The inhibition of phosphodiesterase type 5 (PDE5) enhances erectile function by increasing the amount of cGMP. Tadalafil (and sildenafil and vardenafil) inhibits PDE5. However, because sexual stimulation is required to initiate the local penile release of nitric oxide, tadalafil's inhibition of PDE5 will have no effect without direct sexual stimulation of the penis. The recommended tadalafil starting dose for most men is 10 mg, taken as needed before sexual activity (but not more than once daily). The dose may be increased to 20 mg or decreased to 5 mg, per its efficacy and the man's personal tolerance of the drug. In June 2007, the European Commission approved low-dose (2.5 mg and 5 mg) Cialis to be used as single-daily ED therapy.

Although available since 2003 in 5, 10, 20 mg dosage, in late 2008/early 2009, the U.S. FDA approved the commercial sale of Cialis in 2.5 mg dosage as a one-a-day treatment for ED. The 2.5 mg dose avoids earlier dispensing restrictions on higher dosages. The price of the 5 mg and 2.5 mg are often similar, so some people score and split the pill. [6] Both physicians and the manufacturer warn against splitting the pill, especially since it is enterically coated and splitting might impact absorption.

Moreover, tadalafil (Adcirca) 40 mg was approved in 2009 in the United States and Europe (and 2010 in Canada and Japan) as a once-daily therapy to improve exercise ability in patients with pulmonary arterial hypertension. In patients with pulmonary arterial hypertension. the pulmonary vascular lumen is decreased as a result of vasoconstriction and vascular remodeling, resulting in increased pulmonary artery pressure and pulmonary vascular resistance. Tadalafil is believed to increase pulmonary artery vasodilation, and inhibit vascular remodeling, thus lowering pulmonary arterial pressure and pulmonary vascular resistance. Right heart failure is the principal consequence of pulmonary arterial hypertension.

On October 6, 2011, the U.S. FDA approved tadalafil to treat the signs and symptoms of benign prostatic hyperplasia (BPH). BPH is a condition in males in which the prostate gland becomes enlarged, obstructing the free flow of urine. Symptoms may include sudden urges to urinate (urgency), difficulty in starting urination (hesitancy), a weak urine stream, and more frequent urination - especially at night. The FDA has also approved tadalafil for treatment of both BPH and erectile dysfunction (ED) where the two conditions co-exist.

Selectivity compared with other PDE5 inhibitors Edit

Tadalafil, sildenafil, and vardenafil all act by inhibiting the PDE5 enzyme. These drugs also inhibit other PDE enzymes. Sildenafil and vardenafil inhibit PDE6, an enzyme found in the eye, more than tadalafil. [7] Some sildenafil users see a bluish tinge and have a heightened sensitivity to light because of PDE6 inhibition. [8] Sildenafil and vardenafil also inhibit PDE1 more than tadalafil. [7] PDE1 is found in the brain, heart, and vascular smooth muscle. [7] It is thought that the inhibition of PDE1 by sildenafil and vardenafil leads to vasodilation. flushing. and tachycardia. [7] Tadalafil inhibits PDE11 more than sildenafil or vardenafil. [7] PDE11 is expressed in skeletal muscle. the prostate. the liver. the kidney. the pituitary gland. and the testes. [7] The effects on the body of inhibiting PDE11 are not known. [7]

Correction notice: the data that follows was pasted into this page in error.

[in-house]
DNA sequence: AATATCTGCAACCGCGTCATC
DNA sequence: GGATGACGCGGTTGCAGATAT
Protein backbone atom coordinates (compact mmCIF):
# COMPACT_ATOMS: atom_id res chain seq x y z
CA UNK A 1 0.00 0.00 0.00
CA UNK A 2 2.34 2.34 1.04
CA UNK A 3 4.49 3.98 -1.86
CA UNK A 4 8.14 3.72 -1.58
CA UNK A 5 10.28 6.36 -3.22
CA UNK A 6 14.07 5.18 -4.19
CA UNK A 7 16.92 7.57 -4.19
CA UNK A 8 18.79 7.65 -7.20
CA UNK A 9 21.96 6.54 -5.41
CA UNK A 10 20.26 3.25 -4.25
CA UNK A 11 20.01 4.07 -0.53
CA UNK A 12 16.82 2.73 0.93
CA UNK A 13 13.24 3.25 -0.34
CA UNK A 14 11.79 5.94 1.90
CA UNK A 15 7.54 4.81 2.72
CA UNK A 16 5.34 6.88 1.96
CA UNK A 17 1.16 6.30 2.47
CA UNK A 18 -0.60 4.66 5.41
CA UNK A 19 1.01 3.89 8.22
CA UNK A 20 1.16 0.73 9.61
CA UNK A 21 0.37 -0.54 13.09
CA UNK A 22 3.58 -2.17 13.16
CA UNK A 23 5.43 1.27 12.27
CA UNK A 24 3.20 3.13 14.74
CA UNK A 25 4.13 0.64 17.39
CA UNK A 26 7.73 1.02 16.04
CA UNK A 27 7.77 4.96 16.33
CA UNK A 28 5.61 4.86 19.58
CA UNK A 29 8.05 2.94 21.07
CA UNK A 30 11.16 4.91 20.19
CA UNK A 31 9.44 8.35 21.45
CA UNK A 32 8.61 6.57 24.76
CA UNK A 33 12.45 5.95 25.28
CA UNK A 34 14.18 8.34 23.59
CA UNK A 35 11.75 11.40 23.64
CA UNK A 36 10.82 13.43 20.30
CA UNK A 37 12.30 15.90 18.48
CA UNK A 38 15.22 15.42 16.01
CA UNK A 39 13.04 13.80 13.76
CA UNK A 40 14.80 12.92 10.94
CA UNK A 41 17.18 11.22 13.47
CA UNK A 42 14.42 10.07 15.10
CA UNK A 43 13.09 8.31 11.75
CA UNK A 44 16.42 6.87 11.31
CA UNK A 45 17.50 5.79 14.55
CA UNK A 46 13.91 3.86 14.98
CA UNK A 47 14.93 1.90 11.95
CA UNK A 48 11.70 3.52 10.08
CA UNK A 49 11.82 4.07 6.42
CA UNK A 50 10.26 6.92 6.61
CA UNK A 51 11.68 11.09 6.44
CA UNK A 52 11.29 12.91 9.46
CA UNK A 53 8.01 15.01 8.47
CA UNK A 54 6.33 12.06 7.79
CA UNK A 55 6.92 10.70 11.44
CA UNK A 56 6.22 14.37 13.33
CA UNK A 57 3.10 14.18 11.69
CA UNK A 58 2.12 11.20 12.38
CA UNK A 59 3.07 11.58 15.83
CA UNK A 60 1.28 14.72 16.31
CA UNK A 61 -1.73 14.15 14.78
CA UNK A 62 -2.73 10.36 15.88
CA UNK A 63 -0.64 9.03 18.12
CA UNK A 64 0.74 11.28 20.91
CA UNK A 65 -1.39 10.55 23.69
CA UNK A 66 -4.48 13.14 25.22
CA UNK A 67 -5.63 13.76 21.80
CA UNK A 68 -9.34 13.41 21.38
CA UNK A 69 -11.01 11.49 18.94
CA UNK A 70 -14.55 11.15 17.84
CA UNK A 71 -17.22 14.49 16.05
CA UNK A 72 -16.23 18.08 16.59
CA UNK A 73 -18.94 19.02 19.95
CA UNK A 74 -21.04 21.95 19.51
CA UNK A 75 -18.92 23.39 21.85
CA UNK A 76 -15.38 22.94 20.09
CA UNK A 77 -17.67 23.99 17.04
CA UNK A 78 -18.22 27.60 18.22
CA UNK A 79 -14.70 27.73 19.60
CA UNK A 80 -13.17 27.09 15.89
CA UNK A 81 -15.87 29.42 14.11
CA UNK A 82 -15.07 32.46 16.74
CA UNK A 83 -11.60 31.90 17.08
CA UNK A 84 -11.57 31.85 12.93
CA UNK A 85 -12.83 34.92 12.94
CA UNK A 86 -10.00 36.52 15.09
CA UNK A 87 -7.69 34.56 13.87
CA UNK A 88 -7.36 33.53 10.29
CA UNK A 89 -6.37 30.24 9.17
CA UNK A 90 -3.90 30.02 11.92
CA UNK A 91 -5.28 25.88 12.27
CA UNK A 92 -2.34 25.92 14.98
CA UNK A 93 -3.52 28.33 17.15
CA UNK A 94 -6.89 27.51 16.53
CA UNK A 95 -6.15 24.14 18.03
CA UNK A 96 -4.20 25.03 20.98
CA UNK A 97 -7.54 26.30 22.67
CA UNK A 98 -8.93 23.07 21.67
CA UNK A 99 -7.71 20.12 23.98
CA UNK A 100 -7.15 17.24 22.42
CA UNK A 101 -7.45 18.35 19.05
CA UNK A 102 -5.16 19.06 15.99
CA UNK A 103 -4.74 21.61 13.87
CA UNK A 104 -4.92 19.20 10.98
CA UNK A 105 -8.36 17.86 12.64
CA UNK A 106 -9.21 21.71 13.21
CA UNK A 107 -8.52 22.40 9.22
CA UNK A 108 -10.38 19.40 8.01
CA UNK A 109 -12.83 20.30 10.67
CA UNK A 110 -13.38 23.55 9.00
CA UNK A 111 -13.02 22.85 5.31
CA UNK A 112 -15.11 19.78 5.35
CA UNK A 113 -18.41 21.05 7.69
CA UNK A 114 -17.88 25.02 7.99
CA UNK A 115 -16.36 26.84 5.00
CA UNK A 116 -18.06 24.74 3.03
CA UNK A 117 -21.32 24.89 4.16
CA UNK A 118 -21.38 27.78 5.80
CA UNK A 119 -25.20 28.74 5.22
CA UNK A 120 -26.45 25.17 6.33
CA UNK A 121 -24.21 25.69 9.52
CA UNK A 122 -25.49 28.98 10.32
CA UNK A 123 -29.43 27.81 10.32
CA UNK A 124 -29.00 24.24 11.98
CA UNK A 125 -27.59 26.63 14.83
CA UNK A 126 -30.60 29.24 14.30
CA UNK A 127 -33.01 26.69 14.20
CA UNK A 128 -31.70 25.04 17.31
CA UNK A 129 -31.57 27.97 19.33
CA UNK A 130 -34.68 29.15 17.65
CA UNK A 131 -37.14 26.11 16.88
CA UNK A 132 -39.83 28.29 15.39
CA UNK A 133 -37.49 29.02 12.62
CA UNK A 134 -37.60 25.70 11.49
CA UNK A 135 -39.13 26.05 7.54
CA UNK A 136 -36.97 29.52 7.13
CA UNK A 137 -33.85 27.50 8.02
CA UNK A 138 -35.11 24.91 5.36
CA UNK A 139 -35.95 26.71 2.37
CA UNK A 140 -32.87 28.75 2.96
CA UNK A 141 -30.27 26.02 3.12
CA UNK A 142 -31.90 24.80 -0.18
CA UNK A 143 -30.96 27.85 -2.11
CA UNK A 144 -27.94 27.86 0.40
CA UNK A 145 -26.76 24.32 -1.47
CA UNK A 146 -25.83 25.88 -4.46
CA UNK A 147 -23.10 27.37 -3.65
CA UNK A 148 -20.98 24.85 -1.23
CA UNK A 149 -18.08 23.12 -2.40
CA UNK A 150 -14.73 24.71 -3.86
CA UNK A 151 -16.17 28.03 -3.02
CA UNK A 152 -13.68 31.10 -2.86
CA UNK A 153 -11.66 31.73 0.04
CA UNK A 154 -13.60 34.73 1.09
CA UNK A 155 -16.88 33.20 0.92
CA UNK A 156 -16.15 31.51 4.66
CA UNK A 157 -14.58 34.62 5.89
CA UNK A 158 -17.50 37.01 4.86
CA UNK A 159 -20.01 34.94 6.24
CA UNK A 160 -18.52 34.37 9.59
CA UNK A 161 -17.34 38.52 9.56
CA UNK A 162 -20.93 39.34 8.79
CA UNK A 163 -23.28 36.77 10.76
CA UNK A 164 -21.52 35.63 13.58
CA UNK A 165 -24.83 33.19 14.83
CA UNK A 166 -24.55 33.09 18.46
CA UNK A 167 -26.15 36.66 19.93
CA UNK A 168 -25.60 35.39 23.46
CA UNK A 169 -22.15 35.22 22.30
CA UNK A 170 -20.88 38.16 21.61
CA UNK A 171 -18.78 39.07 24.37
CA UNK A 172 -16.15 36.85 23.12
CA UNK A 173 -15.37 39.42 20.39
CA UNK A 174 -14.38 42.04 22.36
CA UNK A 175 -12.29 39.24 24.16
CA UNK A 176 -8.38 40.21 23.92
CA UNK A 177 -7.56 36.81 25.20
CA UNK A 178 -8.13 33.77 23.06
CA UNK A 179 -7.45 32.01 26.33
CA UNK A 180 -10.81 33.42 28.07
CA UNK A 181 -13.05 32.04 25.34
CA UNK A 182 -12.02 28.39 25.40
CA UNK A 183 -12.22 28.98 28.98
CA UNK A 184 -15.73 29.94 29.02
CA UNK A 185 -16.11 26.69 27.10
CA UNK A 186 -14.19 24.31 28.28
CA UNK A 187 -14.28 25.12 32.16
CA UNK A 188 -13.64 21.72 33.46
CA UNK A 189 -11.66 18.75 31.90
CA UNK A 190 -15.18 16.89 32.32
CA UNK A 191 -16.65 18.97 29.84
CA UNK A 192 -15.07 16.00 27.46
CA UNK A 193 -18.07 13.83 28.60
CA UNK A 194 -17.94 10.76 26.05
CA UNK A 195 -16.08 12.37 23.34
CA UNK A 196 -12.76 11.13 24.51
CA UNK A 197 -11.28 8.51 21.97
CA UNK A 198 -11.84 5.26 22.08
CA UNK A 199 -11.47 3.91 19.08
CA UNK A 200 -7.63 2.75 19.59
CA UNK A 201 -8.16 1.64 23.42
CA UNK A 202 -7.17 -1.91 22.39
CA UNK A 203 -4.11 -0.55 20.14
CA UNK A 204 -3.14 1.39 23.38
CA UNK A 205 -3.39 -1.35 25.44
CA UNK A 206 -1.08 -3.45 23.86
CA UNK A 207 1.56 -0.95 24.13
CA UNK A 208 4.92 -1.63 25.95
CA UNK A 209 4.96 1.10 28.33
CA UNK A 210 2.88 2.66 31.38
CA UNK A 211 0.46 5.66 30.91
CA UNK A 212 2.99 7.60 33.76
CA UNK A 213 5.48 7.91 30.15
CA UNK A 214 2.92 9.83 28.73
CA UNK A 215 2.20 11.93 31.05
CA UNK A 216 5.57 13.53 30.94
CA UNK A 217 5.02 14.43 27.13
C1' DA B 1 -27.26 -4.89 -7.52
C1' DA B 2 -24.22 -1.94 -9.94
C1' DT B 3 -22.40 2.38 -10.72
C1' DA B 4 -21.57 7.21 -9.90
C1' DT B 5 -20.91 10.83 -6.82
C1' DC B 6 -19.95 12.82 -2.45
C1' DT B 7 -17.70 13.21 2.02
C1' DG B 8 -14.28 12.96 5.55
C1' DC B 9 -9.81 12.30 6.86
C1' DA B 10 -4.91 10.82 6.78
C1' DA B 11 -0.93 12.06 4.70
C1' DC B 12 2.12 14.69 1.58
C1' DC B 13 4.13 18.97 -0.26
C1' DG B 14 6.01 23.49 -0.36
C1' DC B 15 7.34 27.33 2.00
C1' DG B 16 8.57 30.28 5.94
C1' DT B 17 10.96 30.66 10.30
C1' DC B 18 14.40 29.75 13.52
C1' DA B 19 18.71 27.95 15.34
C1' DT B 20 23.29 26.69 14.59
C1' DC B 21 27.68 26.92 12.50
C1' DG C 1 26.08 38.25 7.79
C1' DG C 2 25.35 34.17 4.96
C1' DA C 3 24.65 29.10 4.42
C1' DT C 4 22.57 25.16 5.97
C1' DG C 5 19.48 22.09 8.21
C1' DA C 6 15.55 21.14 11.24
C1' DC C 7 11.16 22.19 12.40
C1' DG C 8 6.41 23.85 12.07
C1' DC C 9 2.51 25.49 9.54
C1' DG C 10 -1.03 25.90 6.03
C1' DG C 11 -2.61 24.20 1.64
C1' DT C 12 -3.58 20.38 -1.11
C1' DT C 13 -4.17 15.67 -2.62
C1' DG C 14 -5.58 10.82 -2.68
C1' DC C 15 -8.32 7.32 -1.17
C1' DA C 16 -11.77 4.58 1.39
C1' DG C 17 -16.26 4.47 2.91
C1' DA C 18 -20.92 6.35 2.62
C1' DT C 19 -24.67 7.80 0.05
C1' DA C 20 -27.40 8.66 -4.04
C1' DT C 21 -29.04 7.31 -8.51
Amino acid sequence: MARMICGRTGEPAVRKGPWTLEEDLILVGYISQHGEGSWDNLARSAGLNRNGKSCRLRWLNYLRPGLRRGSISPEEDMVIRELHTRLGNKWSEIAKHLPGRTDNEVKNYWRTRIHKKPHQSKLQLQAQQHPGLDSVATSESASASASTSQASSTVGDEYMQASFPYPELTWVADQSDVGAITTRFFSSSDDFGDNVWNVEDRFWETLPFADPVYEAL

The FDA's approval of sildenafil on March 27, 1998 [10] was a ground-breaking commercial event for the treatment of ED, with sales exceeding US$ 1 billion. Subsequently, the FDA approved Levitra (vardenafil ) on August 19, 2003, [11] and Cialis (tadalafil) on November 21, 2003.

Cialis was discovered by Glaxo Wellcome (now GlaxoSmithKline ) under a partnership between Glaxo and ICOS to develop new drugs that began in August 1991. [12] [13] In 1993, the Bothell, Washington biotechnology company ICOS Corporation began studying compound IC351, a phosphodiesterase type 5 (PDE5) enzyme inhibitor. In 1994, Pfizer scientists discovered that sildenafil, which also inhibits the PDE5 enzyme, caused penile erection in men participating in a clinical study of a heart medicine. Although ICOS scientists were not testing compound IC351 for treating ED, they recognized its potential usefulness for treating that disorder. Soon, in 1994, ICOS received a patent for compound IC351 (structurally unlike sildenafil and vardenafil), and Phase 1 clinical trials began in 1995. In 1997, the Phase 2 clinical studies were initiated for men experiencing ED, then progressed to the Phase 3 trials that supported the drug's FDA approval. Although Glaxo had an agreement with ICOS to share profits 50/50 for drugs resulting from the partnership, Glaxo let the agreement lapse in 1996 as the drugs developed were not in the company's core markets. [8]

In 1998, ICOS Corporation and Eli Lilly and Company formed the Lilly ICOS, LLC, joint venture company to further develop and commercialize tadalafil as a treatment for ED. Two years later, Lilly ICOS, LLC, filed a new drug application with the FDA for compound IC351 (under the tadalafil generic name, and the Cialis brand name). In May 2002, Lilly ICOS reported to the American Urological Association that clinical trial testing demonstrated that tadalafil was effective for up to 36 hours, and one year later, the FDA approved tadalafil. One advantage Cialis has over Viagra and Levitra is its 17.5-hour half-life (thus Cialis is advertised to work for up to 36 hours, [14] after which time there remains approximately 25 percent of the absorbed dose in the body) when compared to the four-hour half–life of sildenafil (Viagra).